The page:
Mentorship and the Milspouse-Owned Business


In Homer’s Odyssey, the hero Odysseus leaves behind a wife and a son, Telemachus. To guide Telemachus while his father completes his epic voyage home, Athena–goddess of wisdom–arrives in disguise as a family friend named Mentor.

Today, most military spouses know what it’s like to navigate uncertainty in the absence of a loved one. While everyone is lucky enough to get help from the goddess of wisdom, nearly everyone could use a mentor.

Why the Military Spouse Community Needs Mentorship

In the military spouse world, the concept of mentorship comes up frequently. Usually, that means senior spouses shepherding more junior spouses through deployments or the impact on their family of the service member’s increasing responsibility.

Mentorship is also vital to military spouse entrepreneurs and professionals. Like almost every aspect of military life, maintaining a career or running a business as a military spouse comes with additional challenges.

Accordingly, not only should milspouse entrepreneurs and professionals seek out mentors–if they have even a little bit of experience, they should be prepared to offer mentorship to others starting out.

This mentorship can be as informal as a helpful, supportive chat while watching the kids play at the playground, or as ceremonious as an email or handwritten note asking a fellow spouse to be a mentor.

Additionally, there are formal avenues available to military spouses to seek out mentors. Here are some that can help milspouse entrepreneurs build networks and their businesses while growing their confidence.

Military Spouse Mentorship Programs

Military Spouse eMentor Program

This mentorship program comes out of the Department of Defense’s Military Spouse Employment Partnership (MSEP). This online mentorship program links spouses of varying professional experience levels, from up-and-comers (protégés) to experienced hands (mentors). Spouses can join the eMentor program from either side. eMentor also connects members with employers and career mentors from outside the military community.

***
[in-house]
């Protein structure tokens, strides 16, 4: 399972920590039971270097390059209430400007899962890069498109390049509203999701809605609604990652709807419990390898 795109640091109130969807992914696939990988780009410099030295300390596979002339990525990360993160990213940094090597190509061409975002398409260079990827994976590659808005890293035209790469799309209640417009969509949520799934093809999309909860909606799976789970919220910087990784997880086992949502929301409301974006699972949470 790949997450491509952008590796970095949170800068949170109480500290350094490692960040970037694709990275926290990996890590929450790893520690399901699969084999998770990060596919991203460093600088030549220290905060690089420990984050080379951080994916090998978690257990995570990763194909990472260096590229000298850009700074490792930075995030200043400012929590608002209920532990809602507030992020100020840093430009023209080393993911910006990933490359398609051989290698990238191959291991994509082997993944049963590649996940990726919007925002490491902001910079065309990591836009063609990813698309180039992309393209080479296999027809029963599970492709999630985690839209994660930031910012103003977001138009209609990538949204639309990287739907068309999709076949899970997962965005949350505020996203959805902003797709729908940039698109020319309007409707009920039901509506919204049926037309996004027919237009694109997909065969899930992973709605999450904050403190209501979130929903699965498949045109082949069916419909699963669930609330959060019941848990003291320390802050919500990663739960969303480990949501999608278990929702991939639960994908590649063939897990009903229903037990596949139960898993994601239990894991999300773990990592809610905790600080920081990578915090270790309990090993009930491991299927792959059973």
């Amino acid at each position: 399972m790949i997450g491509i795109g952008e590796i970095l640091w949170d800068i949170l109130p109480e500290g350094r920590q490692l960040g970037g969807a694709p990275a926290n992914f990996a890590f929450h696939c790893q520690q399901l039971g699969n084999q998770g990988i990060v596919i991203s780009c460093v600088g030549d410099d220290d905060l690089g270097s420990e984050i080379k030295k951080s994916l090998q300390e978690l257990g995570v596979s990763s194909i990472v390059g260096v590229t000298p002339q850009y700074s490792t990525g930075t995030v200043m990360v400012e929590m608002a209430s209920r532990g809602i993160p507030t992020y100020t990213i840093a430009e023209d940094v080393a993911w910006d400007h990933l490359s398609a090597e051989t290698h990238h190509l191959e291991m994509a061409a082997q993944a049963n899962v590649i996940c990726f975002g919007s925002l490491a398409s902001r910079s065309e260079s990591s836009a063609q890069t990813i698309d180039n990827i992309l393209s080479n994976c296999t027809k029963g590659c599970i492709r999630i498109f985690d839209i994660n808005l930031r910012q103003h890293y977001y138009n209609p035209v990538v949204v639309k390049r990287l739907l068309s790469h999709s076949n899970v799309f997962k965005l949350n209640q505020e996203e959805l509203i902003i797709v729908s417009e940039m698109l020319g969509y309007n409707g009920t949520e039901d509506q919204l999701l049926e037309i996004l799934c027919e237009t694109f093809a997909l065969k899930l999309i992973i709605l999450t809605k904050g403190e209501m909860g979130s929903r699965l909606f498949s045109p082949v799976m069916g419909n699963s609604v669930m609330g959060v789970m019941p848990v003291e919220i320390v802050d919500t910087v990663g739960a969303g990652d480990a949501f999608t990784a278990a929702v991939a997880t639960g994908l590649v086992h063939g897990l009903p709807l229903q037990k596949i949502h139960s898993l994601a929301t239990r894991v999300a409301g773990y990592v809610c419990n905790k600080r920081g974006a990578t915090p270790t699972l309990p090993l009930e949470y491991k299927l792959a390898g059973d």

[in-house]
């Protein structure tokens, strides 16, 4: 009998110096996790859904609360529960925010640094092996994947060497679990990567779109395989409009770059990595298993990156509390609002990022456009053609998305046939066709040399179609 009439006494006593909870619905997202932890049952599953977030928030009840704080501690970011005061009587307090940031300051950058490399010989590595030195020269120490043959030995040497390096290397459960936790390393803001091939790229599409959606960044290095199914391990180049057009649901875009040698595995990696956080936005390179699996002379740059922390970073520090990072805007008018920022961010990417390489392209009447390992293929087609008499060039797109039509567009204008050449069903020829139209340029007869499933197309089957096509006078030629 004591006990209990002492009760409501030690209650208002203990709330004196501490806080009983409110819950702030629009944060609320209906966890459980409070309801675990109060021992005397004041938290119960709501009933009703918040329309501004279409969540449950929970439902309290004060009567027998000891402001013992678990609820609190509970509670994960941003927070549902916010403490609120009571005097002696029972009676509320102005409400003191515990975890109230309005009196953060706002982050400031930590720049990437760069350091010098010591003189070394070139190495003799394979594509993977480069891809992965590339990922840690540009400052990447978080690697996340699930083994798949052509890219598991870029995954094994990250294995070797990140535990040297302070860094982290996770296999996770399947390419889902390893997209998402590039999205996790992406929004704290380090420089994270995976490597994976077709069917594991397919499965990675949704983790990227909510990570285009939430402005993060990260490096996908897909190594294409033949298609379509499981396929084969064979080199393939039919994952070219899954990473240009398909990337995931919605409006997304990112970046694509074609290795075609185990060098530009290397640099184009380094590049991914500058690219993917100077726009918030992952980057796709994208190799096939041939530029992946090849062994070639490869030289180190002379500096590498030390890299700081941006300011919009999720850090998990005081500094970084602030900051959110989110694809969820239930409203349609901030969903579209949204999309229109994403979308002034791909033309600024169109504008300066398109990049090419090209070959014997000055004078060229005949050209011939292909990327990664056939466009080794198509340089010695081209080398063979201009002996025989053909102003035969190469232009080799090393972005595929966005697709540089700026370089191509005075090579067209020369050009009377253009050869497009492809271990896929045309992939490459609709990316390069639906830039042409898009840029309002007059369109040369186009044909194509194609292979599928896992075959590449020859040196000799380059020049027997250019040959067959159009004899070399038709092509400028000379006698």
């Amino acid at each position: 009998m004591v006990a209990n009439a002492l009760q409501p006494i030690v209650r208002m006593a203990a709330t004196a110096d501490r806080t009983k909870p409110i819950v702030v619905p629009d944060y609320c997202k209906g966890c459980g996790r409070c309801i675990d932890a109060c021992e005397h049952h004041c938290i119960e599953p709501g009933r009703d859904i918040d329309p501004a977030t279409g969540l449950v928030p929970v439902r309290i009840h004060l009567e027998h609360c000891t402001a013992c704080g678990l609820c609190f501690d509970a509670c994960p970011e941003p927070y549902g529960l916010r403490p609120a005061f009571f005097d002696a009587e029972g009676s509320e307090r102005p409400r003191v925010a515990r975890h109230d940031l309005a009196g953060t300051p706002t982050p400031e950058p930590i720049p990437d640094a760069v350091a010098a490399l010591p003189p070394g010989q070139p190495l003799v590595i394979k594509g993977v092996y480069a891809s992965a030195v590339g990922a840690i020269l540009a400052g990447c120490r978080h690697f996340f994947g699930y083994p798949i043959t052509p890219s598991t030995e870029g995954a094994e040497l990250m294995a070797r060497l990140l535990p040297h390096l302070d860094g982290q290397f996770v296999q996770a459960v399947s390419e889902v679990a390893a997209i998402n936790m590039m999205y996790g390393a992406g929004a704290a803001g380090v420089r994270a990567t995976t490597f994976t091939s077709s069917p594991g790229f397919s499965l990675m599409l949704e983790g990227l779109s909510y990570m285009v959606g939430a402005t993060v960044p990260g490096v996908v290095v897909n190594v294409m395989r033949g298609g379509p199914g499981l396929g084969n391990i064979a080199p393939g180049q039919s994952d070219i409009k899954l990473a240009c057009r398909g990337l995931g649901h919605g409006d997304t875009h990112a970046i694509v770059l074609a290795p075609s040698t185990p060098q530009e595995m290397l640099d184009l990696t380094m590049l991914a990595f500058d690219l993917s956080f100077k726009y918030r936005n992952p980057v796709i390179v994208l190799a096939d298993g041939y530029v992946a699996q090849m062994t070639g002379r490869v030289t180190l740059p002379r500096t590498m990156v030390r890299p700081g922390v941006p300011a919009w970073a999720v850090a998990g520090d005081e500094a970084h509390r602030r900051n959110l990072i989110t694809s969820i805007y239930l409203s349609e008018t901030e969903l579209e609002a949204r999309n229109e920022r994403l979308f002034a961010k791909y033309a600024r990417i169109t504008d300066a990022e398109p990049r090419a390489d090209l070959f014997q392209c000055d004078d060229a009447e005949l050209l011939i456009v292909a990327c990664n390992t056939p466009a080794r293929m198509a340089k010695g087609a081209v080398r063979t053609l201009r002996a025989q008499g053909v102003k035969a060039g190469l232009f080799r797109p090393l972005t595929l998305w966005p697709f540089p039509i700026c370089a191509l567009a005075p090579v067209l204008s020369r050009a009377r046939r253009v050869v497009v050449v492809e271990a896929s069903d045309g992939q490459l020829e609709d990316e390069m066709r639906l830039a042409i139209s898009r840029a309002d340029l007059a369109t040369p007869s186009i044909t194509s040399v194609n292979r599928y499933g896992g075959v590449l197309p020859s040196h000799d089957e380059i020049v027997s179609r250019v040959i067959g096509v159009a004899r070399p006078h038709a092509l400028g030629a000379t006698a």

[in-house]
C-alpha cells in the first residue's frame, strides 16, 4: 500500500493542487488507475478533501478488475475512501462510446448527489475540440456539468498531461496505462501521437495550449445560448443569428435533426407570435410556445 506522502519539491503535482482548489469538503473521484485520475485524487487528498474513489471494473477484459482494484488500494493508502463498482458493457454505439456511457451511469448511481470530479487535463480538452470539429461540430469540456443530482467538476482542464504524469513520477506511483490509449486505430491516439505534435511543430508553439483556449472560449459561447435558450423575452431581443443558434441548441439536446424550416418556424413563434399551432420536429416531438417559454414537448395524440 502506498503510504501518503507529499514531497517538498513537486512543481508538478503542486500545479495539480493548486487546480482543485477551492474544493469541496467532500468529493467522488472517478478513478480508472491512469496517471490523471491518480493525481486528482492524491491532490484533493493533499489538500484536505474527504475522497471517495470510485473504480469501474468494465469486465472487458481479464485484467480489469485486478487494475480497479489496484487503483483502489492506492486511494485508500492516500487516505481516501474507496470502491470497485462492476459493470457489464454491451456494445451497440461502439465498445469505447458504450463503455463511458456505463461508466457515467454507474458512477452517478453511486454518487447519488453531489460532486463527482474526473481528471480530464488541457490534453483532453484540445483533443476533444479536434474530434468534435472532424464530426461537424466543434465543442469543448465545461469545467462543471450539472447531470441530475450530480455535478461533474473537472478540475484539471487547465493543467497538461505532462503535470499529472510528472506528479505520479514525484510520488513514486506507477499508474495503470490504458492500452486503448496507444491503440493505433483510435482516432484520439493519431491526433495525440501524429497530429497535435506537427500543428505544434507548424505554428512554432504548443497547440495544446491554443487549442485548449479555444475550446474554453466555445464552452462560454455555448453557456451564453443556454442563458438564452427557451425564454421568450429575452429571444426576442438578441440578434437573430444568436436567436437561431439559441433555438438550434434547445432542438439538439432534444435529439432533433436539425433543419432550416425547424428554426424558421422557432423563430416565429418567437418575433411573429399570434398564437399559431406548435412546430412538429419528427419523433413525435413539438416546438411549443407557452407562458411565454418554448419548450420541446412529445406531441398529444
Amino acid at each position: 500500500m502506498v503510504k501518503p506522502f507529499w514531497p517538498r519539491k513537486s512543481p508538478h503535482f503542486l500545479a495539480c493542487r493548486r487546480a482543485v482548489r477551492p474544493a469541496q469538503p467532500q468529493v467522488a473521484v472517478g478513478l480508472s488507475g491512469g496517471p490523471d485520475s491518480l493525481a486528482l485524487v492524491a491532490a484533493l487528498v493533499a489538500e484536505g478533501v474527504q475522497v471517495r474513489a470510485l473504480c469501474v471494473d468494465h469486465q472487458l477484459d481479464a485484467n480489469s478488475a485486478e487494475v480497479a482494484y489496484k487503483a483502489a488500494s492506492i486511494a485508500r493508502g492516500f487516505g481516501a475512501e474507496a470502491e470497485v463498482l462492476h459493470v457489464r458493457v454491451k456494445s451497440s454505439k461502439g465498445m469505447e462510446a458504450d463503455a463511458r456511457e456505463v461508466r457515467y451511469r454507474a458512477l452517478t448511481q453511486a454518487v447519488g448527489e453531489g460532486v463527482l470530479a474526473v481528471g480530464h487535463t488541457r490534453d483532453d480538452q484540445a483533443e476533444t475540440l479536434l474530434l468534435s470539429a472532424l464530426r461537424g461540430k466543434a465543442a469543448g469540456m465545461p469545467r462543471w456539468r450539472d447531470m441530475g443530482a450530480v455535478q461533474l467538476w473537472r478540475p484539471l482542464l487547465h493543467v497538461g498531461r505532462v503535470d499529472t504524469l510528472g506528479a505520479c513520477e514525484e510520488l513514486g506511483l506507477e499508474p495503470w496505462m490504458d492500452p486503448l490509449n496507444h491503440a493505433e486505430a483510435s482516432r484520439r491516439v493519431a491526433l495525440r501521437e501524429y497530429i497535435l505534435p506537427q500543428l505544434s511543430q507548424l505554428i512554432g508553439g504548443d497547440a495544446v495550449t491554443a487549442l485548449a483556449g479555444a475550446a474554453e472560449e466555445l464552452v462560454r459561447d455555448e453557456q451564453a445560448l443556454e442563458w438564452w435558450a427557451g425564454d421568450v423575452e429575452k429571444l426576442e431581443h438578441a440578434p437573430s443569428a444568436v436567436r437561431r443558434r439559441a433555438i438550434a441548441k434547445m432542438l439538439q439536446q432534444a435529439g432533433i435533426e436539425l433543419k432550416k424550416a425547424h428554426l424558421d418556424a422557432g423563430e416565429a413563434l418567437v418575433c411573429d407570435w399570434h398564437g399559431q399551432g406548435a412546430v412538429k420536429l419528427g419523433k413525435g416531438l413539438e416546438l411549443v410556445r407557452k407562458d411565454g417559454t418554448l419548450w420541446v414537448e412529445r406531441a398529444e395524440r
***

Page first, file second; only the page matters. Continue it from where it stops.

Hiring Our Heroes Military Spouse Professional Network

The Military Spouse Professional Network plugs military spouses into established networks so they don’t have to go back to the drawing board every time they PCS. Joining MSPN allows spouses to access some 55 existing networks worldwide, as well as an online career advice resource. This online community allows spouses to advise and support each other from their hard-won experience.

American Corporate Partners (ACP) Mentoring Program

ACP’s Mentoring Program matches military spouses with a hand-selected mentor from a Fortune 500 company for one year. An ACP staff member talks with spouses to determine their career goals and experience to help determine the optimal match for their mentorship experience.

The Milspo Project

This one is by military spouses, for military spouses. Begun in 2014, The Milspo Project is an online and in-person community of milspouse entrepreneurs. Members grow their businesses through downloadable business development tools, workshops, and peer mentorship.

Community Over Competition

We’ve all heard the phrase “community over competition.” This phrase, popular in the entrepreneur community, also exemplifies the best of the military spouse community.

The challenges of military life make military spouses adaptive, flexible, and willing to help each other out. Cooperation and supportive relationships often make the difference when it comes to thriving as a military spouse.

When military spouses share with each other the lessons they’ve learned as entrepreneurs and family members of service members, they are doing more than simply networking. They are building a community and a safety net of likeminded individuals who understand where they’re coming from.

Think about who in your life could be a mentor–or who might be interested in your mentorship. Then, discern whether some of these more formal routes are right for you, or whether you’re fine with a simple networking call with someone in your community. Don’t be afraid to reach out to a potential mentor for a coffee or call–very often, people are happy to share their experiences and share their insight.

Military life can be hard–so can entrepreneurship. Mentorship can help spouses overcome difficulties and prepare them to face fresh obstacles with confidence. Whether you’re a novice who’s just starting out, in the trenches, or an experienced business owner, everyone has something to learn from each other. When a military spouse seeks out a mentor (or becomes a mentor themselves), they are building up something greater than the sum of its parts, something that will last: an intentional community of mutual support.







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